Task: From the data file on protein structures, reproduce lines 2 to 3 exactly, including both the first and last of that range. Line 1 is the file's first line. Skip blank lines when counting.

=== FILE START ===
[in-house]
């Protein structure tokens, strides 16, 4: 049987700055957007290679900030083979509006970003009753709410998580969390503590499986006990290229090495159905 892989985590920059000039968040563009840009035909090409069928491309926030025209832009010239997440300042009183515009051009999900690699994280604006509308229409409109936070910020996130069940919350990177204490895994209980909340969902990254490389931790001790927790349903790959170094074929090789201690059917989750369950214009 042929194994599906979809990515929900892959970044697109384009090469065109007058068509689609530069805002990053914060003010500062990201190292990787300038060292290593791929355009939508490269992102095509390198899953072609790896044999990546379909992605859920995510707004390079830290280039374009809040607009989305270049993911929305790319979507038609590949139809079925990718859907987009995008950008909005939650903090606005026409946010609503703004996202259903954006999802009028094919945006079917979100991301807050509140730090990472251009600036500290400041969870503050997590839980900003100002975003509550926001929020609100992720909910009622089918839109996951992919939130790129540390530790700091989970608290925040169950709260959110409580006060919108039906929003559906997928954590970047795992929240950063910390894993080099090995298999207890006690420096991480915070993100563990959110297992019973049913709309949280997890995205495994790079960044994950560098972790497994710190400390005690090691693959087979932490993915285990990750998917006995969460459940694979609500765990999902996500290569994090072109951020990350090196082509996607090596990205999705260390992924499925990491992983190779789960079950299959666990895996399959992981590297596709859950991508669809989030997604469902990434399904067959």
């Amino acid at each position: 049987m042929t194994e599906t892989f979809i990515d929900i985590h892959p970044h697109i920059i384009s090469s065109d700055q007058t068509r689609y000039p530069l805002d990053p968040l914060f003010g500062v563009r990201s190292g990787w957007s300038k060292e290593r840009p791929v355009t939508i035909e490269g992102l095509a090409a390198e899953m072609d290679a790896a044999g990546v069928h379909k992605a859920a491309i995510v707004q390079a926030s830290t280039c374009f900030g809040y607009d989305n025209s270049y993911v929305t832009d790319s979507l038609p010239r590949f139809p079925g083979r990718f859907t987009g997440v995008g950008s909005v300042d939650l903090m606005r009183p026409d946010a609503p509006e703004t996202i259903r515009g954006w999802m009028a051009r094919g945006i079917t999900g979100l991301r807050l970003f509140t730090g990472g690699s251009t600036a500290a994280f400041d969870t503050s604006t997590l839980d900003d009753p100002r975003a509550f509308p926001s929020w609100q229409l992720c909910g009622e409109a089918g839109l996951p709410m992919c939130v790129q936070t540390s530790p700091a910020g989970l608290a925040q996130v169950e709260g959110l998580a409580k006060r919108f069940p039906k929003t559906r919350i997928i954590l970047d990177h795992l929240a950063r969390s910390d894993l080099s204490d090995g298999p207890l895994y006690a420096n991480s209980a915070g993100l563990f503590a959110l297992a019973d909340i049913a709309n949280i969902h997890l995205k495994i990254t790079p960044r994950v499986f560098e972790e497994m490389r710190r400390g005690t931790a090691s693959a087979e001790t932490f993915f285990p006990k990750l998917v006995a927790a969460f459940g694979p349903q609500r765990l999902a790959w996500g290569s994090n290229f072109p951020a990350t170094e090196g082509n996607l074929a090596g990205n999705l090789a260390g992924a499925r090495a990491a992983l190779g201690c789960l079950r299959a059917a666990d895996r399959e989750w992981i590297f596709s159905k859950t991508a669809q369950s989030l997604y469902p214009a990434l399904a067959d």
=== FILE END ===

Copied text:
């Protein structure tokens, strides 16, 4: 049987700055957007290679900030083979509006970003009753709410998580969390503590499986006990290229090495159905 892989985590920059000039968040563009840009035909090409069928491309926030025209832009010239997440300042009183515009051009999900690699994280604006509308229409409109936070910020996130069940919350990177204490895994209980909340969902990254490389931790001790927790349903790959170094074929090789201690059917989750369950214009 042929194994599906979809990515929900892959970044697109384009090469065109007058068509689609530069805002990053914060003010500062990201190292990787300038060292290593791929355009939508490269992102095509390198899953072609790896044999990546379909992605859920995510707004390079830290280039374009809040607009989305270049993911929305790319979507038609590949139809079925990718859907987009995008950008909005939650903090606005026409946010609503703004996202259903954006999802009028094919945006079917979100991301807050509140730090990472251009600036500290400041969870503050997590839980900003100002975003509550926001929020609100992720909910009622089918839109996951992919939130790129540390530790700091989970608290925040169950709260959110409580006060919108039906929003559906997928954590970047795992929240950063910390894993080099090995298999207890006690420096991480915070993100563990959110297992019973049913709309949280997890995205495994790079960044994950560098972790497994710190400390005690090691693959087979932490993915285990990750998917006995969460459940694979609500765990999902996500290569994090072109951020990350090196082509996607090596990205999705260390992924499925990491992983190779789960079950299959666990895996399959992981590297596709859950991508669809989030997604469902990434399904067959």
């Amino acid at each position: 049987m042929t194994e599906t892989f979809i990515d929900i985590h892959p970044h697109i920059i384009s090469s065109d700055q007058t068509r689609y000039p530069l805002d990053p968040l914060f003010g500062v563009r990201s190292g990787w957007s300038k060292e290593r840009p791929v355009t939508i035909e490269g992102l095509a090409a390198e899953m072609d290679a790896a044999g990546v069928h379909k992605a859920a491309i995510v707004q390079a926030s830290t280039c374009f900030g809040y607009d989305n025209s270049y993911v929305t832009d790319s979507l038609p010239r590949f139809p079925g083979r990718f859907t987009g997440v995008g950008s909005v300042d939650l903090m606005r009183p026409d946010a609503p509006e703004t996202i259903r515009g954006w999802m009028a051009r094919g945006i079917t999900g979100l991301r807050l970003f509140t730090g990472g690699s251009t600036a500290a994280f400041d969870t503050s604006t997590l839980d900003d009753p100002r975003a509550f509308p926001s929020w609100q229409l992720c909910g009622e409109a089918g839109l996951p709410m992919c939130v790129q936070t540390s530790p700091a910020g989970l608290a925040q996130v169950e709260g959110l998580a409580k006060r919108f069940p039906k929003t559906r919350i997928i954590l970047d990177h795992l929240a950063r969390s910390d894993l080099s204490d090995g298999p207890l895994y006690a420096n991480s209980a915070g993100l563990f503590a959110l297992a019973d909340i049913a709309n949280i969902h997890l995205k495994i990254t790079p960044r994950v499986f560098e972790e497994m490389r710190r400390g005690t931790a090691s693959a087979e001790t932490f993915f285990p006990k990750l998917v006995a927790a969460f459940g694979p349903q609500r765990l999902a790959w996500g290569s994090n290229f072109p951020a990350t170094e090196g082509n996607l074929a090596g990205n999705l090789a260390g992924a499925r090495a990491a992983l190779g201690c789960l079950r299959a059917a666990d895996r399959e989750w992981i590297f596709s159905k859950t991508a669809q369950s989030l997604y469902p214009a990434l399904a067959d």